For some, the simulation of death acts as catharsis. When the K-hole ends, they may feel as if they were “reborn” with new, cutting insights for living a fuller, more satisfying life. For others, snapping out of ketamine’s hypnosis may bring incredible joy and relief, just as someone having a bad LSD trip may feel ecstatic once they realize the acid is finally wearing off. 

These extreme reactions to the K-hole shouldn’t dissuade anyone from trying ketamine-assisted therapy, though. Just as there are folks who may feel intense emotion or reactions during the K-hole, there are others who find the experience utterly boring, not much different than staring off into space while a teacher or journalist drones on and on and on and on…

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That Sounds Kinda Gnarly. What Causes a K-Hole, Though?

So, what about ketamine causes a K-hole? Well, that’s something science hasn’t figured out yet. Some scientists describe ketamine as “a pharmacologist’s nightmare,” since it acts on several different receptor and subreceptor systems in the body. Most of these receptors are the same ones affected by alcohol, opioids, tranquilizers, and antidepressants. 

Likely, ketamine affects all of these receptor systems simultaneously, sort of like popping Percocet, Prozac, and Xanax at the same time, then chasing it all down with a few shots of Patrón. But please, for your sake and everyone who loves you, don’t actually try swallowing that insanely dangerous cocktail of drugs.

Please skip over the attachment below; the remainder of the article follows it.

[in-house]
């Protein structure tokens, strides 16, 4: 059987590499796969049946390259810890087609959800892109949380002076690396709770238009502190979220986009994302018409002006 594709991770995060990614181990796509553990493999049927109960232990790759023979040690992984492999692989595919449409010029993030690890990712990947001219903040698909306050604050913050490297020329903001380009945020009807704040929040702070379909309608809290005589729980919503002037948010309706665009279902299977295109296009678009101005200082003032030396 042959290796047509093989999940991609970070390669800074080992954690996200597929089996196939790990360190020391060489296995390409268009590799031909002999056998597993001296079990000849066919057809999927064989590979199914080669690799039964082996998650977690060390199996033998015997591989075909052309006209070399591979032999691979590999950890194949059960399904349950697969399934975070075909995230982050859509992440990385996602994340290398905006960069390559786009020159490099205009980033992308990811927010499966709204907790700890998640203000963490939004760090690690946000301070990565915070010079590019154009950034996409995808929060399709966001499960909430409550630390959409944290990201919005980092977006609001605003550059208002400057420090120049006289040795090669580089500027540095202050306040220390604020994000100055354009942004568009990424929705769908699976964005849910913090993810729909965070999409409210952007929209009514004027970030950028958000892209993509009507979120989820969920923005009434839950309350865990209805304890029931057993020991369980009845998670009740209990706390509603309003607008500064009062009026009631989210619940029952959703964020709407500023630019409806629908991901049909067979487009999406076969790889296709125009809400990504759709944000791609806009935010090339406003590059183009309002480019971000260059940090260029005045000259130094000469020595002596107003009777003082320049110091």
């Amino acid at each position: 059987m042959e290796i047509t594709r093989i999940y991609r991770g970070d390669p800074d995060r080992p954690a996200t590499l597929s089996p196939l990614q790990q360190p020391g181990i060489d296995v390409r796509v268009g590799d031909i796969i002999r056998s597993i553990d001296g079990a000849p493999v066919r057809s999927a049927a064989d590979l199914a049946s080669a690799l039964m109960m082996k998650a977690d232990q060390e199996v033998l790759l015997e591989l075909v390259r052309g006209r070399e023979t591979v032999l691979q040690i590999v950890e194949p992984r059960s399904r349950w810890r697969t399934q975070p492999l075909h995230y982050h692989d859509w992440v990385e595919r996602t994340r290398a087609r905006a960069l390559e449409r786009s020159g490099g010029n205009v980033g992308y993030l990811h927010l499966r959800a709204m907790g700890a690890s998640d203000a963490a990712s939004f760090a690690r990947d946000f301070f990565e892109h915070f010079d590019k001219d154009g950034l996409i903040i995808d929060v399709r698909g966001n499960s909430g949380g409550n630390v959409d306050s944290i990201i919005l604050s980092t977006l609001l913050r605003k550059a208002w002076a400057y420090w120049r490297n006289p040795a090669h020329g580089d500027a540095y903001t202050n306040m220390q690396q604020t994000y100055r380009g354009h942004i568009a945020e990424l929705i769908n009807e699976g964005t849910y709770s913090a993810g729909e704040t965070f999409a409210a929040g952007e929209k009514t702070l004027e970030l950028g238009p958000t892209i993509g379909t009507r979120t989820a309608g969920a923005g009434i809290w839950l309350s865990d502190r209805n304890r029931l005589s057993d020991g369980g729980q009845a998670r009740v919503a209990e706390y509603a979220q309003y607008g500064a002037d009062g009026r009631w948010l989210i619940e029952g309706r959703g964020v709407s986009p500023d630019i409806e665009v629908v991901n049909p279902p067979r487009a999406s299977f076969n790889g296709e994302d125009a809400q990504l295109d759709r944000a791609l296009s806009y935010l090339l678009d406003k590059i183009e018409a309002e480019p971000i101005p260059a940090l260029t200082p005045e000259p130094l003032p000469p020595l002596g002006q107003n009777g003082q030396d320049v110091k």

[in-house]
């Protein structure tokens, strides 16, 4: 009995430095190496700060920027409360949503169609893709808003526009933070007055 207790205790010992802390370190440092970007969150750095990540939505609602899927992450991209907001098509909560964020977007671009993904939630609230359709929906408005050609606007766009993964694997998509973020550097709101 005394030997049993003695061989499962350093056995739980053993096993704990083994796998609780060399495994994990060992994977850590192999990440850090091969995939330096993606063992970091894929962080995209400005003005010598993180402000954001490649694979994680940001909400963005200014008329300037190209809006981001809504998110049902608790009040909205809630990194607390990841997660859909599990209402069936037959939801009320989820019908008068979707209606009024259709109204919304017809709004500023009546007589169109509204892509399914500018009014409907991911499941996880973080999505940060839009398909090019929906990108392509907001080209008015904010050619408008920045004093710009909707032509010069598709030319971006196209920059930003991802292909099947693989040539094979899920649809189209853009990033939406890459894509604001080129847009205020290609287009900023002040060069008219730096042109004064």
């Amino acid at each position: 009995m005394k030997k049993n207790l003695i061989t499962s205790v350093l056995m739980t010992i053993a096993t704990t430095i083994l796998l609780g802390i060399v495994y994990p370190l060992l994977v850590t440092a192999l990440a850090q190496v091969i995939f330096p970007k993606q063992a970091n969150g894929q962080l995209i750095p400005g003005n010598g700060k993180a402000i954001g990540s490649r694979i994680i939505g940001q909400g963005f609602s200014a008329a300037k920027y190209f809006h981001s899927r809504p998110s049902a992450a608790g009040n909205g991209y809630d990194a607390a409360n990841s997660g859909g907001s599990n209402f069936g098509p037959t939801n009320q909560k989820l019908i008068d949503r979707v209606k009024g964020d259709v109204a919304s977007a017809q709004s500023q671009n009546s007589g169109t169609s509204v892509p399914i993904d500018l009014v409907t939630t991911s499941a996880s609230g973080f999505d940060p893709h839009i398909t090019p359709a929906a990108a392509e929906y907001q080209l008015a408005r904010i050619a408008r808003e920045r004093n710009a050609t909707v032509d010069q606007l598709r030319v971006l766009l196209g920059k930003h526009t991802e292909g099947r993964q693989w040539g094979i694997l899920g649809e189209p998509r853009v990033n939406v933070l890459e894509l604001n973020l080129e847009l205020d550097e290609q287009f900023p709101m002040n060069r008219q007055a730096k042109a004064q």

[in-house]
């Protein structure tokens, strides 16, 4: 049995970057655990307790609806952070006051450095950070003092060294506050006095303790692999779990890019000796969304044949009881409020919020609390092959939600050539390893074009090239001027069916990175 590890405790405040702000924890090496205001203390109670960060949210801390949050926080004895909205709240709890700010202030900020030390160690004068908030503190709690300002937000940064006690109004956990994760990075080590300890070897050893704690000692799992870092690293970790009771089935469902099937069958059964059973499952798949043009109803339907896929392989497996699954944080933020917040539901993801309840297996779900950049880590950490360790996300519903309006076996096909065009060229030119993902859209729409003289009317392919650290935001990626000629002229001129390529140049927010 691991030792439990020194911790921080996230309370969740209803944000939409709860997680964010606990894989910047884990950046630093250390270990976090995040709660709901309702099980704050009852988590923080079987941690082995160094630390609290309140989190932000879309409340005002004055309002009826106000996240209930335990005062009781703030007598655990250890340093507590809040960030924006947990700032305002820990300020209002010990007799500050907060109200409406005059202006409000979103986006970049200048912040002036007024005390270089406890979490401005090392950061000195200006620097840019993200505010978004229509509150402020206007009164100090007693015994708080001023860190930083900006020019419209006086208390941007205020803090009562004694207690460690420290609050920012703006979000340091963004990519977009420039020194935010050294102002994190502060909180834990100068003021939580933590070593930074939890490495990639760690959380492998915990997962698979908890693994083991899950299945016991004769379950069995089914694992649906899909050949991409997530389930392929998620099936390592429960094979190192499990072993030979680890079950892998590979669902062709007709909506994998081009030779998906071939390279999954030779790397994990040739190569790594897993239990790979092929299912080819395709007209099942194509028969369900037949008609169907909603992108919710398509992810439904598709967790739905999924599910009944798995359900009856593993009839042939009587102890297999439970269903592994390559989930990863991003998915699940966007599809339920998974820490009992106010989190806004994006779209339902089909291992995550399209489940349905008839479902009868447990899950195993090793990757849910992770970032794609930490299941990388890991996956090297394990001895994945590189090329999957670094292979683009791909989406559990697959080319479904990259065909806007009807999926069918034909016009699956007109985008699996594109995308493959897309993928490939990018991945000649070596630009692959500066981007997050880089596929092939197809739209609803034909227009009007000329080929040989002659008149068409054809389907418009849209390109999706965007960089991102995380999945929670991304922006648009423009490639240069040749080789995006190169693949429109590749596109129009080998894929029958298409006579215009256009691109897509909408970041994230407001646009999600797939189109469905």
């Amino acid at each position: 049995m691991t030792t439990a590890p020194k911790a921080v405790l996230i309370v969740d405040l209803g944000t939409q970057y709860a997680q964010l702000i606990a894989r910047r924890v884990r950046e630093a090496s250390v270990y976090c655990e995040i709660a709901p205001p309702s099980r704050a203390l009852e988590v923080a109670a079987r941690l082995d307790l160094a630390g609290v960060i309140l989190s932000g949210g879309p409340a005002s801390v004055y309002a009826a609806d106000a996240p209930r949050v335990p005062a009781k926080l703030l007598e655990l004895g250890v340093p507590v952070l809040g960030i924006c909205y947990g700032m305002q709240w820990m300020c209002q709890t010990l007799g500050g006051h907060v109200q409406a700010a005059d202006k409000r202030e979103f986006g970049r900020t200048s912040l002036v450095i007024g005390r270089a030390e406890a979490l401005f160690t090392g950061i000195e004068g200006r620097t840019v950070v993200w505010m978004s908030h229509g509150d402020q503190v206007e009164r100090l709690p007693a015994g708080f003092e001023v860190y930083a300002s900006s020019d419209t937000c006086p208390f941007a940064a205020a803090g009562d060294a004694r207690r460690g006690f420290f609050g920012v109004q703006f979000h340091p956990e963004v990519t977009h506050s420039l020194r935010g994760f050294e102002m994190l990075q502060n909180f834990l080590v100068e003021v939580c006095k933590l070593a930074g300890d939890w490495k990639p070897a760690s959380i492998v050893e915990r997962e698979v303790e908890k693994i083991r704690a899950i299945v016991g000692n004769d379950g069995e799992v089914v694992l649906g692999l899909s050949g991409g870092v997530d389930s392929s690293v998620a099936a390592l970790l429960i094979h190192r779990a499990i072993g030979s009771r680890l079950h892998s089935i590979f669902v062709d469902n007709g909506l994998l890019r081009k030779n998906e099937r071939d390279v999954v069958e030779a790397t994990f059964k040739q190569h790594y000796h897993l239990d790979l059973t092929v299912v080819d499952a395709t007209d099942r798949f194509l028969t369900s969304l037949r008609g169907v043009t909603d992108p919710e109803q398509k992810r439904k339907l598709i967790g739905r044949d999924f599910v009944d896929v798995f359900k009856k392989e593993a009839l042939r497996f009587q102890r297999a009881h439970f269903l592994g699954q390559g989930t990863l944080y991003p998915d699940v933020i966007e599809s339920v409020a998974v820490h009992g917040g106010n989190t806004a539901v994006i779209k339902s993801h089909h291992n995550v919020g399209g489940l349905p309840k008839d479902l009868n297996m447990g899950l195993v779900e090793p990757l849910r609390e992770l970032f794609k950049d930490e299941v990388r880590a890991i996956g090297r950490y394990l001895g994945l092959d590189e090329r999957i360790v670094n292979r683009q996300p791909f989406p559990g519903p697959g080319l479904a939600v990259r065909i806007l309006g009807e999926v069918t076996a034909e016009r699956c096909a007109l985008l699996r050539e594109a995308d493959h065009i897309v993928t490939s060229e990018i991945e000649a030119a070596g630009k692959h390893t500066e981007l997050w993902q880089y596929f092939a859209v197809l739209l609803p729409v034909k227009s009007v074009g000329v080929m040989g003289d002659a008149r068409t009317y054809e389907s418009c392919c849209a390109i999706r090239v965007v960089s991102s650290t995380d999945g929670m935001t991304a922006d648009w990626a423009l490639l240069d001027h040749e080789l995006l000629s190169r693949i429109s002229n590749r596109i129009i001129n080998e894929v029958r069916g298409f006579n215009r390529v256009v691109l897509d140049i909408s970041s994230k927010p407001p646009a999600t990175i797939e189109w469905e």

Is There a Way to End or Shorten the Duration of a K-Hole?

This is not medical advice, so please consult your doctor about anything related to ketamine use. But there are rumors that sugar can dampen the overall ketamine experience, as well as pull some consumers out of a K-hole if they can catch it before it starts. 

As noted in a few online discussion threads, some ketamine consumers report that if they eat or drink something with significant amounts of sugar, it can take away lot of the anxiety from a ketamine experience. Some also report that sugar can minimize the intensity of a K-hole. However, other consumers say sugar does nothing to affect their ketamine use. 

Although there haven't been any controlled studies on the sugar trick, other studies have shown that ketamine causes blood-sugar levels to spike, possibly because the anesthetic reduces insulin activity. Eating sugar may trigger the release of insulin even while under the drug's effects, preventing high blood sugar levels, which may cause the "edginess" felt by some ketamine consumers.

Just remember that the side effects of psychoactive compounds like ketamine, regardless of diet, are incredibly powerful. How that power affects an individual patient or consumer depends on their mindset and environment when they’re under its effects. There’s a reason why ketamine-assisted therapy occurs under the guidance of a trained healthcare professional. As with all drugs, ketamine poses some risks, but it also offers a lot of promise for modern medicine’s future, too. 

Follow Randy Robinson on Twitter, Instagram, and Facebook

randyrobinson

Based in Denver, Randy studied cannabinoid science while getting a degree in molecular biology at the University of Colorado. When not writing about cannabis, science, politics, or LGBT issues, they can be found exploring nature somewhere in the Rocky Mountains. Catch Randy on Twitter and Instagram @randieseljay